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  • Belrose-Terrey Hills Raiders

Getting you prepared for when the season kicks off

Do you remember those wonderful days of soccer when you limped off the field with that exhaustion in your muscles from putting in 100 %. Or was it more than that?

The last couple of weeks have seen some exciting developments from the Federal Government regarding relaxing some of the restrictions regarding soccer and other sporting activities as we emerge from the COVID-19 crisis.

Over recent weeks the MWFA has been working with Football NSW and other associations to ensure that clubs are ready to start training and playing games in line with Health and Public Safety orders.

There is no doubt we are moving towards a return to football, which is exciting. So let’s get you prepared for when the Season finally does kick off.

Muscle cramp or tear?

Do you remember sprinting along the sideline to get to that ball first but felt a spasm and gripping pain in your hammie? You fell to the ground moaning gripping your leg and screaming “I’ve got cramp!” Your teammates rushed over to help you stretch. But was it a cramp or a muscle tear? How could you tell and why did it matter?

Well Muscle pain can be caused by either muscle strains or cramps. These two conditions are managed differently so it IS very important to differentiate between them.

Muscle strains are tears in the muscle fibres and are classified according to the amount of muscle fibres involved.

Muscle strains are often felt as an acute, sharp pain and can have associated loss of strength in that muscle. There can be bruising or swelling noticeable immediately after the injury in the site of the muscle tear. Stretching or contracting the muscle usually aggravates the pain.

If it happens, don’t get your mate to stretch you strongly after these as you can tear the muscle further. Muscle strains can take days to weeks to settle depending on the severity of the strain.

A Grade One injury will cause you to feel a slight discomfort but you may still be able to continue to play but not at full function. Sometimes pain is only felt the next day. Only a few muscle fibres are involved and you still have full range of motion and muscle strength. This may take a few days to a couple of weeks to recover from.

A Grade Two injury will cause you to experience such severe pain that you have to come off the field. Returning to the field would be very unwise and you may be out for anything from a few weeks to several months while you regain full strength and function. More than half of the muscle fibres are torn and you will have some weakness. Rehab is necessary for this type of injury as the muscle needs to be able to contract quickly under load and have endurance before you try to play again. Otherwise you risk reinjuring which may be worse than the first time.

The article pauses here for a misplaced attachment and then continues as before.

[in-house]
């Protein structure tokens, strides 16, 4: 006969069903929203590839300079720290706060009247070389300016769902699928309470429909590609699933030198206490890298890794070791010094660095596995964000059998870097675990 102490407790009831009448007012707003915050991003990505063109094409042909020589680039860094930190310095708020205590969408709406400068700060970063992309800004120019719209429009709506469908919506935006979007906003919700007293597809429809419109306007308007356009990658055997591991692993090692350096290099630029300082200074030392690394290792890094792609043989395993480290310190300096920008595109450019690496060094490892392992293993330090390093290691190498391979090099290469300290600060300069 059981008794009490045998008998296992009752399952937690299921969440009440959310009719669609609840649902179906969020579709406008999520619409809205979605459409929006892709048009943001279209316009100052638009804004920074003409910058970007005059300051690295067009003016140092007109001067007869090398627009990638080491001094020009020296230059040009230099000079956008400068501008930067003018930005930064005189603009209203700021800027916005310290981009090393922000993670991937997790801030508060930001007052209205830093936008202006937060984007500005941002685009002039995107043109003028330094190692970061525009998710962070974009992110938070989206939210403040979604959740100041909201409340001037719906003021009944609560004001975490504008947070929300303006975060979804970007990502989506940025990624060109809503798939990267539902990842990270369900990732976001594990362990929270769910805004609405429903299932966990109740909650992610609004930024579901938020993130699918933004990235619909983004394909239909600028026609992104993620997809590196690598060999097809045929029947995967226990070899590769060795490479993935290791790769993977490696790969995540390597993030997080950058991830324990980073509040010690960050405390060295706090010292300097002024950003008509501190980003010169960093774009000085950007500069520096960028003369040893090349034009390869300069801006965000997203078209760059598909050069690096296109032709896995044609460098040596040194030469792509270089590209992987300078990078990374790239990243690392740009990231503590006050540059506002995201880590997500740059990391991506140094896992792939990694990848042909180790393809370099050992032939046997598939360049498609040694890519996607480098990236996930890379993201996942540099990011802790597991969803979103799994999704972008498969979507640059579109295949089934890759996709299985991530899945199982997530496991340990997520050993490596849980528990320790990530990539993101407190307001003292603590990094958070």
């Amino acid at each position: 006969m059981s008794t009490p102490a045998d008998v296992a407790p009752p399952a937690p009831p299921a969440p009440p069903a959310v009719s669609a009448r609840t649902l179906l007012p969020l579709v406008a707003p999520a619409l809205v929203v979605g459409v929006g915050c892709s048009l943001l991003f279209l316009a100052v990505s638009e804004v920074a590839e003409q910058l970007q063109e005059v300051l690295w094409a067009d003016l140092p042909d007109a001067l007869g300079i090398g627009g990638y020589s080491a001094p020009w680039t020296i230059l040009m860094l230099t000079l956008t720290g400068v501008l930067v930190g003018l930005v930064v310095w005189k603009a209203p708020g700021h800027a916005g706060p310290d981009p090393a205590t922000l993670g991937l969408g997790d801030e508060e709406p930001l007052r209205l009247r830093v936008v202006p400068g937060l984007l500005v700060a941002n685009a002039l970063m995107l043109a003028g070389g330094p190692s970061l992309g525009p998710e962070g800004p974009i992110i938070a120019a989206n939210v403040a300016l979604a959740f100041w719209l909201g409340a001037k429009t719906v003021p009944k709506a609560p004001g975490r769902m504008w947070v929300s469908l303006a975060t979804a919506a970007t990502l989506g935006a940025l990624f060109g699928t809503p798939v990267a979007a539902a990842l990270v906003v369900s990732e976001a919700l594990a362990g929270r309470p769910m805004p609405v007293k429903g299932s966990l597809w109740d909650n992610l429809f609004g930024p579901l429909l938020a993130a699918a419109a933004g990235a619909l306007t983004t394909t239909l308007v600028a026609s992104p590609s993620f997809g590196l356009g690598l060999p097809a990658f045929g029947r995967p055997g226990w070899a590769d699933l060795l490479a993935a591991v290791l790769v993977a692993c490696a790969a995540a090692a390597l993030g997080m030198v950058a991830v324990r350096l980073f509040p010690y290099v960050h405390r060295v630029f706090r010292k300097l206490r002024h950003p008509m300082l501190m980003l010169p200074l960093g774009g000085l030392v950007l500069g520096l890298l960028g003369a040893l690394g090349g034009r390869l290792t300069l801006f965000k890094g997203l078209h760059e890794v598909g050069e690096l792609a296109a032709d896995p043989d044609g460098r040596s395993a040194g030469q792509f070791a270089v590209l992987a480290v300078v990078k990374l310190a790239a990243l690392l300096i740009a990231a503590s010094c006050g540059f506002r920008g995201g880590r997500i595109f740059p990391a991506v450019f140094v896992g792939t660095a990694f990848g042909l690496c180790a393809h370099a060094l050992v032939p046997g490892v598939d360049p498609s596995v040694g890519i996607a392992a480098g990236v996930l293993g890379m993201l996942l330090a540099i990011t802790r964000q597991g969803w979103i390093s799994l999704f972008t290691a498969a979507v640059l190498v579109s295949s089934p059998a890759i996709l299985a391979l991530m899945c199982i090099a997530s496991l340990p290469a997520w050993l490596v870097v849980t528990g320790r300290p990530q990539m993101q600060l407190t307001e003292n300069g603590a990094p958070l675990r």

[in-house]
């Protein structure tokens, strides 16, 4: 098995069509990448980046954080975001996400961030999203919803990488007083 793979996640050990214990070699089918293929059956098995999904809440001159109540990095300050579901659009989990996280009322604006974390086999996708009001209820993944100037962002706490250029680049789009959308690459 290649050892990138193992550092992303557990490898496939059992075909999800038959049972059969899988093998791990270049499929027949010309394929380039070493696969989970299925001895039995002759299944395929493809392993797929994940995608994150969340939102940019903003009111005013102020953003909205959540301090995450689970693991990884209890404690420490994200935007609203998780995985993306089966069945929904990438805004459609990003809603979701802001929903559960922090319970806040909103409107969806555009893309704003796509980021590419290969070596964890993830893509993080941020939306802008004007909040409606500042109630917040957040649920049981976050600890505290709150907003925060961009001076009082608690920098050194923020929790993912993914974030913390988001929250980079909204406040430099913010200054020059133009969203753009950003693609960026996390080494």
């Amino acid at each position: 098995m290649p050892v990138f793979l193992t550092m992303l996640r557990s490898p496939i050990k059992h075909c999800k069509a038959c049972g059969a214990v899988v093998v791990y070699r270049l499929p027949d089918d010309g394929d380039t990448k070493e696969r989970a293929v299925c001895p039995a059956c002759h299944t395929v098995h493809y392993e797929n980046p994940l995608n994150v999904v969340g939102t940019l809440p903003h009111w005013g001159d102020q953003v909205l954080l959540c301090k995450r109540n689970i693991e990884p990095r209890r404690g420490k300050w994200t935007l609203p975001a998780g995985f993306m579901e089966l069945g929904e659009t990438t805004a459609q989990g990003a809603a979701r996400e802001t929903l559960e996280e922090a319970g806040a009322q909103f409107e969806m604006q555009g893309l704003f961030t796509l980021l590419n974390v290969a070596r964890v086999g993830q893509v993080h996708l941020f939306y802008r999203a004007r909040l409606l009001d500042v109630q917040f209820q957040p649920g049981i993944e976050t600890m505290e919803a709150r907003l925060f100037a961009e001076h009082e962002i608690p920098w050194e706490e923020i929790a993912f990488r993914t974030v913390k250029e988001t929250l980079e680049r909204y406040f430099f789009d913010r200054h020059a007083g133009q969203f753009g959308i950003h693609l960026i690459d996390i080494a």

A Grade Three injury is a complete rupture and you will have severe weakness. This will take a much longer rehab and may even require surgical intervention.

Muscle cramps on the other hand are sudden, strong and involuntary muscle contractions that cause intense muscle pain. Muscle cramps can be caused by various reasons but the most common are overfatigue, dehydration or electrolyte imbalance. Stretching these does relieve the pain quickly and you should be able to continue to play. There is no loss of power.

A severe muscle cramp may cause some muscle damage so if pain lingers, get it checked by your physio.

Night cramps can also happen (commonly in the older, sedentary population) due to inflexible muscles or lack of physical activity. Getting adequate hydration and replenishing electrolytes with electrolyte drinks, regular exercise and flexibility programs can help reduce incidences of cramps.

If you are not sure if your muscle pain is coming from a strain or a cramp, or if you experience what you thought was a muscle cramp but the symptoms do not subside within a day or two, make sure you seek help from your Physiotherapist to get a proper diagnosis and appropriate treatment.

If you would like to see Denise Godfrey our BTH Physio, please call 0412 556 554 for an appointment at her home practice in Belrose. Denise has stringent infection control procedures. Access to her room is immediately from the front door and you will not come into contact with anyone except Denise. She can also offer late appointments for those still having to go to work outside of the area.

Denise’s city practice is now open again for some face to face and Telehealth (video consultations) if preferred. Please call 9264 7974 for an appointment.

With training just around the corner, take it slowly and work on your strength, form, stretching, coordination and skills. Be kind to your bodies. More to follow on prevention in my next blog.

Castlereagh Physiotherapy & Sports Injuries Clinic

Suite 502, 5th FloorSuite

160 Castlereagh Street

Sydney 2000

(02) 9264 7974

Belrose Family Physio

51 Hakea Avenue


0412 556 554

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